English_Wolf wrote:I am not sure if this is what you are looking for, if not, simply delete this post.
When there is a need to rotate an image at a specific angle I use the crop tool w/o ratio (original).
It is easier than the blind waltz required when using PS CC rotate canvas.
Resharpening needs to be one after the crop/rotation.
There is a difference between rotate image and rotate canvas. The 'canvas' is the allotted physical space an image occupies. Think of it as the piece of paper the photo will be printed on. The ''image then is the photo that will eventually be represented on the paper, or canvas. When I do illustration work I will often Rotate
(R) the canvas to facilitate my arm movement, much like I would rotate a piece of paper on my drawing table to facilitate my arm movement there. When I rotate the canvas, by default, the image rotates along with it.
If I need to rotate just a layer the easiest is with the Transform
tool (Ctrl/Cmd + T). This allows me to rotate, scale and skew the layer similar, but not exactly, to the Crop/Rotate
tool. This technique maintains the original size and orientation of the canvas. Think of it like physically rotating one part of the image but not the paper or the rest of the image.
If I need to rotate the entire image (i.e. correct crooked horizon) the Crop/Rotate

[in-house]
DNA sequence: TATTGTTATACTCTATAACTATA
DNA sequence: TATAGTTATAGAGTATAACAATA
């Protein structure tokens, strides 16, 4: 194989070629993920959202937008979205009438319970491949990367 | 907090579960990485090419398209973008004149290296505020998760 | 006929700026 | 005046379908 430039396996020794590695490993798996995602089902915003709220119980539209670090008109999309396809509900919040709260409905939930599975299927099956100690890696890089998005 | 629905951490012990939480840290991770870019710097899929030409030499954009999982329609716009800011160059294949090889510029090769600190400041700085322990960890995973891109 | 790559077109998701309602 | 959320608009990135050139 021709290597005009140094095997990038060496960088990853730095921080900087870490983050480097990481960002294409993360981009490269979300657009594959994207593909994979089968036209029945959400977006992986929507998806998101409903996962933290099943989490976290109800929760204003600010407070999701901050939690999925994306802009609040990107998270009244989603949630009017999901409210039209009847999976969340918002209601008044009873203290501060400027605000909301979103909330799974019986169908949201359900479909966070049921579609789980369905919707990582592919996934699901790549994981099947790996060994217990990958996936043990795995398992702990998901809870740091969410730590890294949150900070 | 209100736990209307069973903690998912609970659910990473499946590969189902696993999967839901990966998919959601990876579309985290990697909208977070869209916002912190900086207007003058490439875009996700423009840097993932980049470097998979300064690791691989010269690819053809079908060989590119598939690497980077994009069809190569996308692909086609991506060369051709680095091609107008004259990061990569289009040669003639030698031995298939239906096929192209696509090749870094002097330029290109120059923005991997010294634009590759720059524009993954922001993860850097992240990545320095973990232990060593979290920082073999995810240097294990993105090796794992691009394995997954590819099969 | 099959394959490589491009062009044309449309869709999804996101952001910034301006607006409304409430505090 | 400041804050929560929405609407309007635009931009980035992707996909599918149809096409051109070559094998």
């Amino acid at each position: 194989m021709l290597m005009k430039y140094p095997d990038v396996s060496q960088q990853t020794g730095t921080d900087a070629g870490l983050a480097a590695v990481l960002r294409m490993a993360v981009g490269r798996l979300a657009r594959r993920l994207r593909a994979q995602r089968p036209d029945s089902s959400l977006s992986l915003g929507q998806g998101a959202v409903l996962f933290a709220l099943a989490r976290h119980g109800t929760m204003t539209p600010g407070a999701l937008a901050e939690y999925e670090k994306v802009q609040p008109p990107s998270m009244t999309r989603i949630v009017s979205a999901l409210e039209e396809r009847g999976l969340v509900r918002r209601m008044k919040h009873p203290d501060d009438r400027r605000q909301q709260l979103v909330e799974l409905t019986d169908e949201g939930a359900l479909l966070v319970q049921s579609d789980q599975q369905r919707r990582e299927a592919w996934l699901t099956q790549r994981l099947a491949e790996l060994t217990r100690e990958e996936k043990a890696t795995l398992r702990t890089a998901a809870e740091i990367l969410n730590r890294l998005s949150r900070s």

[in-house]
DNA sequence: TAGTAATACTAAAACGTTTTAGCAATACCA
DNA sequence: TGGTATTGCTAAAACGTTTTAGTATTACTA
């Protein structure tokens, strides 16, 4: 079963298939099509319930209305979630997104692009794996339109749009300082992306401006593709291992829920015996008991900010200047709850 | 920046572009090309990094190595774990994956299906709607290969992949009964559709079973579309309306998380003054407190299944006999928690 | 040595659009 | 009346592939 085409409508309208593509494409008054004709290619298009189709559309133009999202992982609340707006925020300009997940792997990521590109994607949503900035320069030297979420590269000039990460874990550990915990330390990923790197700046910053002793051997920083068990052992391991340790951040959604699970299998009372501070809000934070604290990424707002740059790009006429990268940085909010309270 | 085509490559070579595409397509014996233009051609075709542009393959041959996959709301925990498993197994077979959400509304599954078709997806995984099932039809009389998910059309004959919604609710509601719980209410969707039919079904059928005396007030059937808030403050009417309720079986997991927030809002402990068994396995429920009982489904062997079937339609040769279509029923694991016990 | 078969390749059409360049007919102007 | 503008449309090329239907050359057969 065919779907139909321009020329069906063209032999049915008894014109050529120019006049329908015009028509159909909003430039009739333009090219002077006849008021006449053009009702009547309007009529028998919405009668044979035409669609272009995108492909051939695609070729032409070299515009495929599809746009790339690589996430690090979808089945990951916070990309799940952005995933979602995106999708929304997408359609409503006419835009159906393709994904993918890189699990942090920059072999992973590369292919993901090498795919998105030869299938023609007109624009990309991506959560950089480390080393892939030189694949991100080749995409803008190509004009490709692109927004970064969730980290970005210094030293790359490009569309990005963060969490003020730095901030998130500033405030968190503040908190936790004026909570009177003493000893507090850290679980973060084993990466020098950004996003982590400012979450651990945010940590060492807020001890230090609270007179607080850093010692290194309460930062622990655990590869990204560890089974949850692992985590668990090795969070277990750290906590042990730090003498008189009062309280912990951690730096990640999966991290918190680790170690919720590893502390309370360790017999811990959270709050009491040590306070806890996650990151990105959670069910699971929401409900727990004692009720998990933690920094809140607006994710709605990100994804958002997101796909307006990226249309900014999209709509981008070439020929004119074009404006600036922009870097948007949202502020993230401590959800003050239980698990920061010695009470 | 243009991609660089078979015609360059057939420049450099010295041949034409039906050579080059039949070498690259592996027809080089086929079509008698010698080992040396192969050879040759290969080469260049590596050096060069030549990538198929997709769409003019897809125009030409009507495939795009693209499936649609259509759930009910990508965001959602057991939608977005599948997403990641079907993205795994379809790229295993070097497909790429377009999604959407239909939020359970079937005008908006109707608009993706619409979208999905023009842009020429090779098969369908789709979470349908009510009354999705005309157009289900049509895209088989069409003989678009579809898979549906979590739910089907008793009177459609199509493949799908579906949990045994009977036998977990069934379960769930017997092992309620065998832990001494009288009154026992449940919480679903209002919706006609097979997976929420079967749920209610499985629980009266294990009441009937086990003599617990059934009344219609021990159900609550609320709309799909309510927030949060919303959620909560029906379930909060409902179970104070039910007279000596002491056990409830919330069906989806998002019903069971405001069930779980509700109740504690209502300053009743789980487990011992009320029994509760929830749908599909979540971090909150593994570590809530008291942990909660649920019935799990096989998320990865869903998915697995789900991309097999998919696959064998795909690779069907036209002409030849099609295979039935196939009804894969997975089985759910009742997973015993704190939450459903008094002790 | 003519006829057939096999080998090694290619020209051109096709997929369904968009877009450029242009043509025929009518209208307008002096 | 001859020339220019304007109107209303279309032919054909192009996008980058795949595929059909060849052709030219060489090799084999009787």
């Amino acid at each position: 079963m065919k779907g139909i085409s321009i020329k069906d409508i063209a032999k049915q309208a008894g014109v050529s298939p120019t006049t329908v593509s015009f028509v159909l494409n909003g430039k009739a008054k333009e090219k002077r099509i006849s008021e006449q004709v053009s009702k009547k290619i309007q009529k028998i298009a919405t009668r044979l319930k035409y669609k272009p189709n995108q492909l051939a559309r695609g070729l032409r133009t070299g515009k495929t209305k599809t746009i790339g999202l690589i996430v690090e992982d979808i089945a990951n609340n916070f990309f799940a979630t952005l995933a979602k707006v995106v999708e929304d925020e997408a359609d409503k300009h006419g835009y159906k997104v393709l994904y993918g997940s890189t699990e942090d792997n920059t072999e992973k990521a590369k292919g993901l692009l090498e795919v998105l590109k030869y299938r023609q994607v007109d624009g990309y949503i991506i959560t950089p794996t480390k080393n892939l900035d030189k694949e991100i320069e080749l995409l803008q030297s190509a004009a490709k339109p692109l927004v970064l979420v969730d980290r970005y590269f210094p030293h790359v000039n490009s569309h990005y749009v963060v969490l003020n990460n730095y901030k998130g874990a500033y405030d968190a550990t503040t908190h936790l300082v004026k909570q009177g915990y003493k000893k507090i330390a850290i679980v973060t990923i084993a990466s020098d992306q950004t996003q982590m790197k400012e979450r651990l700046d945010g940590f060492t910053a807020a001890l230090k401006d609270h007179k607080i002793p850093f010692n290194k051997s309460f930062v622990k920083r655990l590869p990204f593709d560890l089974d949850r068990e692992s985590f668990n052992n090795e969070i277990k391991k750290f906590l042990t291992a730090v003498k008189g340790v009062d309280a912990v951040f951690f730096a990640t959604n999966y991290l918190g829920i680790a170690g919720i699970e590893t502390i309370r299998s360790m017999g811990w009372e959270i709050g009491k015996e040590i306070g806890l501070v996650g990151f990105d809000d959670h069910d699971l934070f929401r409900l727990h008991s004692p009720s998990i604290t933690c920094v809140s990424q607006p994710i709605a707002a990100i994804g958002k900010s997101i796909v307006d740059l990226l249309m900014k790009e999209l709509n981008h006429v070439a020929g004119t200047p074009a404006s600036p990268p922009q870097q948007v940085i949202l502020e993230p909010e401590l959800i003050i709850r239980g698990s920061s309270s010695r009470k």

tool is best. This allows you to rotate the image but maintain the aspect ratio of the canvas as the borders will auto adjust to stay within the image frame. That's the default. If you need to expand outside the image frame simply grab the sides or corners of the crop frame guides and adjust accordingly. Use Shft +Ctrl/Cmd keys to apply constraints or Alt to modify from crop frame center. This can be tricky as PS will add canvas space to areas outside the original image's limits (i.e. the corners) as it rotates or expands. Content aware helps here. It takes some getting used to in order to maintain the original aspect ratios and borders. Just make sure you do not have "Delete Cropped Pixels" selected or you will loose the ability to undo your changes.
The final way to rotate is with the Image / Image Rotation
menu. There are the traditional defaults of 180° and 90° left and right along with vertical and horizontal flips. You can also enter a numeric value using the 'Arbitrary...' function. This will maintain the integrity of the original image by increasing canvas space and filling in the corners with empty pixels. This will also change your aspect ratio to satisfy the needs of the new image size.
As far as sharpening goes, that should be done at the end, after you've resized and resampled your image. By default the act of reducing image size will increase sharpness and contrasts.
Hope this is the information you were looking for.